Overclocking A Pentium D 915

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Cheex

Diamond Member
Jul 18, 2006
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Interesting solution but I don't know if that will solve the issue. Is there any technical explanation why this would or would not help.

PS: Cutting back on spending...Saving to get a Conroe...;)
 
Oct 27, 2006
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Originally posted by: Cheex
Interesting solution but I don't know if that will solve the issue. Is there any technical explanation why this would or would not help.

PS: Cutting back on spending...Saving to get a Conroe...;)
Well, since your onboard Sata controller starts getting confused by the high FSBs, and the Pata controller doesn't suffer the same fate, it's reasonable to guess that a PCI Sata might have a similar ability :)
 

Cheex

Diamond Member
Jul 18, 2006
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So...what is really causing the problem?
Is it a bus speed problem such as that of the PCI and PCIe bus speeds?

Also...If i use a controller won't i lose speed and performance?
 
Oct 27, 2006
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Originally posted by: Cheex
So...what is really causing the problem?
Is it a bus speed problem such as that of the PCI and PCIe bus speeds?

Also...If i use a controller won't i lose speed and performance?
Well, without digging through the pages related to what mobo you have, there are a couple of possibilities, neither of which has much relevance since you have already narrowed it down to : high fsb = sata goes flaky.

(1)- You have chipset-integrated Sata controller. (The P965 has a Sata component in it) At X FSB, it flakes out on you.

(2)- You have a discrete Sata controller chip on the mobo, attached to the PCI bus to interface with your chipset. (Not sure if this applies to you, but I have a PCI-resident Sata 3.0/NCQ on the mobo I have, the lowly MSI P965 Neo2) At X FSB, it flakes out on you.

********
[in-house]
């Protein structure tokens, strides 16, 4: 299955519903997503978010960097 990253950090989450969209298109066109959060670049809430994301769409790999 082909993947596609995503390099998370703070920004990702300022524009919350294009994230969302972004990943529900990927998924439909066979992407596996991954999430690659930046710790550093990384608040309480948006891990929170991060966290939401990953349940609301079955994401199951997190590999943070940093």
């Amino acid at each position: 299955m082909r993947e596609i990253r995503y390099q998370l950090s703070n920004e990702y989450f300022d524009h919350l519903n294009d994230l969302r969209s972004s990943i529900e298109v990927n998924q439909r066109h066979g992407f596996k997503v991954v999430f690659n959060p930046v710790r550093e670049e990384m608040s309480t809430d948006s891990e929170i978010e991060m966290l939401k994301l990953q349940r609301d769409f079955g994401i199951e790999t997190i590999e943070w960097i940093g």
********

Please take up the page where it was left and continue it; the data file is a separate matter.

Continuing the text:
As to the cause of the problem, if high FSB causes it to crap out, it means of course that the bus attached to the Sata controller (Chipset or discrete) is raising with your OC. Depending on your bios, you may be able to do something about it, but it really depends on the board. This is why locking PCI/PCIe/AGP/etc is so useful when overclocking by large margins.

As to the PCI-based Sata controller, I've actually been pleasantly surprised with their throughput. It won't be as fast as a chipset-integrated Sata 3.0/NCQ controller+drive, but it should be more than adequate. As a matter of fact, unless you have a really fast drive, you may not even notice the difference. And if you have a crappy choice of Sata controllers like I have (P965 integrated, or Jmicron NCQ) .. it may actually be an IMPROVEMENT :)

YMMV. But for such a cheap investment, it holds interesting potential. Some PCI cards are remarkably resilient to high FSBs.

One last thing, before you switch your boot drive to the PCI sata controller, be sure and install the drivers in Windows, or you will probably Bsod/Boot Cycle. That is, if you decide to give it a shot.
 
Oct 27, 2006
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LoL .. do a Yahoo or Google search on 'Jmicron problems' .. you'll see thousands and thousands of pages with poor people suffering with those pieces of garbage. I'm using one, took the beta 1.17.04 driver to make it actually perform better than 1mb/sec. Of course, if the thing isn't even detecting your drive, it's a FSB/chipset problem, not a driver issue of course.
 

Cheex

Diamond Member
Jul 18, 2006
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In the motherboard reviews on AT it was stated that the Foxconn board had this OCing problem with P4 chips (Pentium D's too).

So i don't know if it's worth it at this point to spend more money to solve this problem. If there isn't anything that can be done about it then i'll just wait until i get a Conroe (which i'm TRYING to save for...geez).

I just wanna still squeeze as much as i can out of this CPU.
 

Cheex

Diamond Member
Jul 18, 2006
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Yeah I know.

Everything is C2D now....They don't care about us little guys (Pentium D) anymore....:(
 


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